comparing -O5 to -std-compile-opts

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comparing -O5 to -std-compile-opts

Ryan M. Lefever
Let's say I have 2 bytecode files, X.bc and Y.bc that I want to combine
into Z.bc.  Which of the following command sequences will produce more
optimized code?

Sequence 1:
   llvm-link -o tmp.bc X.bc Y.bc
   opt -std-compile-opts -o Z.bc tmp.bc

Sequence 2:
   llvm-ld -O5 -o Z.bc X.bc Y.bc

Without looking at details it seems like sequence 2 should produce the
most optimized code.  As a follow up, where does -std-compile-opts fall
within -O1 to -O5?

Thanks,
Ryan


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Re: comparing -O5 to -std-compile-opts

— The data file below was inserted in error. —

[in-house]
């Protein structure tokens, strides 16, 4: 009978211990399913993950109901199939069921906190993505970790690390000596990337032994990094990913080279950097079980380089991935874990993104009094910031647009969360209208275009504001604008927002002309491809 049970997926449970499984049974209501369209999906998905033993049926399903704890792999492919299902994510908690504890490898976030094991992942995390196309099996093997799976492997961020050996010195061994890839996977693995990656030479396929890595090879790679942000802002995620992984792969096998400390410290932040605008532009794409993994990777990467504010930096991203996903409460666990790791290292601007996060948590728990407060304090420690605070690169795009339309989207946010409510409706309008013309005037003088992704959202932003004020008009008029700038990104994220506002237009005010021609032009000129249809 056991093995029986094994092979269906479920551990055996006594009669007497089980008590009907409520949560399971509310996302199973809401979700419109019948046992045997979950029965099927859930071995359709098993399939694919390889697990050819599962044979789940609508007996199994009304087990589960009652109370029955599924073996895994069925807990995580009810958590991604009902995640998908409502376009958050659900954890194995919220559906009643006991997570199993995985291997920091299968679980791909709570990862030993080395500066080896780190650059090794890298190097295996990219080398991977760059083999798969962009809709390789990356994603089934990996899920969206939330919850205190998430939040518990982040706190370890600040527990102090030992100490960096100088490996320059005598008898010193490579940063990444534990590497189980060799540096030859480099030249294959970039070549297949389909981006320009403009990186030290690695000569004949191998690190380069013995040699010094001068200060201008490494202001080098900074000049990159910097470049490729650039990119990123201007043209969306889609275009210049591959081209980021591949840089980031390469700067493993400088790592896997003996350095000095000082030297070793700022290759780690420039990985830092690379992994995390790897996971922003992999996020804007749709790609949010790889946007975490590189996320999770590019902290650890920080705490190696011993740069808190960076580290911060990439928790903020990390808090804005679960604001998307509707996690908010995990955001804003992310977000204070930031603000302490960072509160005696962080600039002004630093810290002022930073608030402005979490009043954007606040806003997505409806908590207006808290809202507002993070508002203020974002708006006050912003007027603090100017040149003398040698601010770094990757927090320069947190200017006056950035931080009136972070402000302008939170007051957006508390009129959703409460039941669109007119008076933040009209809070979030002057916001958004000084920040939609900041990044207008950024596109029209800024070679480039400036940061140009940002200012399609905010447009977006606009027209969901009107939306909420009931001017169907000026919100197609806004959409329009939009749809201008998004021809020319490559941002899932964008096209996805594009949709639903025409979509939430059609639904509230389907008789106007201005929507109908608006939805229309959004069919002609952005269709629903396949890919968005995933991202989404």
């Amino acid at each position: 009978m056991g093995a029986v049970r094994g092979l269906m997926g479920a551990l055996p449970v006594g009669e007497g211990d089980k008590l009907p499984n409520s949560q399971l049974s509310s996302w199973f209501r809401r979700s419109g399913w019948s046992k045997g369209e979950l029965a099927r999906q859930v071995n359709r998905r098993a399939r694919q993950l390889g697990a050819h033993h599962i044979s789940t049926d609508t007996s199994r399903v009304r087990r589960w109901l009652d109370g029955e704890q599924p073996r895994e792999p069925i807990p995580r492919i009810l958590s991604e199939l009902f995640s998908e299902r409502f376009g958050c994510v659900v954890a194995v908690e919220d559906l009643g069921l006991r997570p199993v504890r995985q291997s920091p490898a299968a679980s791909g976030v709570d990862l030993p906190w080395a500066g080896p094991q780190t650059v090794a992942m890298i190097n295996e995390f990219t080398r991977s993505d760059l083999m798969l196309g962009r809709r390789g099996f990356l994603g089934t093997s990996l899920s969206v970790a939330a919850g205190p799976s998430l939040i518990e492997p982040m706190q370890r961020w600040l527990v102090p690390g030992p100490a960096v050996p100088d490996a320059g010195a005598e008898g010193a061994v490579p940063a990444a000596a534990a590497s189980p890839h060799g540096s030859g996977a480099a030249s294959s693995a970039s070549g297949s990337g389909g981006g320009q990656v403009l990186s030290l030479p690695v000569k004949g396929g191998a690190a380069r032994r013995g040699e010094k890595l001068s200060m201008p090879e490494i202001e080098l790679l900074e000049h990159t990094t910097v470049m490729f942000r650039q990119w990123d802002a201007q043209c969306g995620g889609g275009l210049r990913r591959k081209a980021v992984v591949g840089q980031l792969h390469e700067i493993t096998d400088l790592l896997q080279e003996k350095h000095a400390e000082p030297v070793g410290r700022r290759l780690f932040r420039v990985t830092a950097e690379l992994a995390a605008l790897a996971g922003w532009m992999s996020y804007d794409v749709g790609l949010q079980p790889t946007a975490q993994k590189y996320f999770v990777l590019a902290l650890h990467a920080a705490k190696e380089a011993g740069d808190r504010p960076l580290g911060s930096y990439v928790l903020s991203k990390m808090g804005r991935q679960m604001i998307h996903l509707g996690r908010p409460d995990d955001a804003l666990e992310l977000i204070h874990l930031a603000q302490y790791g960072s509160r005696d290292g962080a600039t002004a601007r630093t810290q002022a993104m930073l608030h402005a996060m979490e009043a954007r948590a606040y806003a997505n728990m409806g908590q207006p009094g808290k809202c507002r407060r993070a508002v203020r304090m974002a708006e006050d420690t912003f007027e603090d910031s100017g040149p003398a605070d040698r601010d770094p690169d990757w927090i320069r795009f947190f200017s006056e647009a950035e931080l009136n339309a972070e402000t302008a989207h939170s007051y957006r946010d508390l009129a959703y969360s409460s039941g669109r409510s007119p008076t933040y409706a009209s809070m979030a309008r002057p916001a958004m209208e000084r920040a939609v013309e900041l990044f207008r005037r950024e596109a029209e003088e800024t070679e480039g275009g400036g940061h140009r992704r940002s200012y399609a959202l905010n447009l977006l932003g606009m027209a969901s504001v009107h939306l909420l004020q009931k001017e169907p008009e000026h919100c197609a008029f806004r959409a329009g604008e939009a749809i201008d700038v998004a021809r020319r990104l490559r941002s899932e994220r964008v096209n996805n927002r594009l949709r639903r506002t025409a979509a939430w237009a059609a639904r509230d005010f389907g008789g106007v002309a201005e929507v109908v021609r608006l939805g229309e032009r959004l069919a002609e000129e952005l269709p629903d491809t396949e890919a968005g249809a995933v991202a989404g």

Chris Lattner
On Sat, 31 Mar 2007, Ryan M. Lefever wrote:

> Let's say I have 2 bytecode files, X.bc and Y.bc that I want to combine
> into Z.bc.  Which of the following command sequences will produce more
> optimized code?
>
> Sequence 1:
>   llvm-link -o tmp.bc X.bc Y.bc
>   opt -std-compile-opts -o Z.bc tmp.bc
>
> Sequence 2:
>   llvm-ld -O5 -o Z.bc X.bc Y.bc

These are very different options. :)

Option #1 runs the "compile time" optimizations again at link time.
Option #2 runs a different set of optimizations, more tuned for
link-time-optimization.

> Without looking at details it seems like sequence 2 should produce the
> most optimized code.  As a follow up, where does -std-compile-opts fall
> within -O1 to -O5?

-std-compile-opts is roughly similar to GCC -O3. llvm-ld has no analog to
GCC.

-Chris

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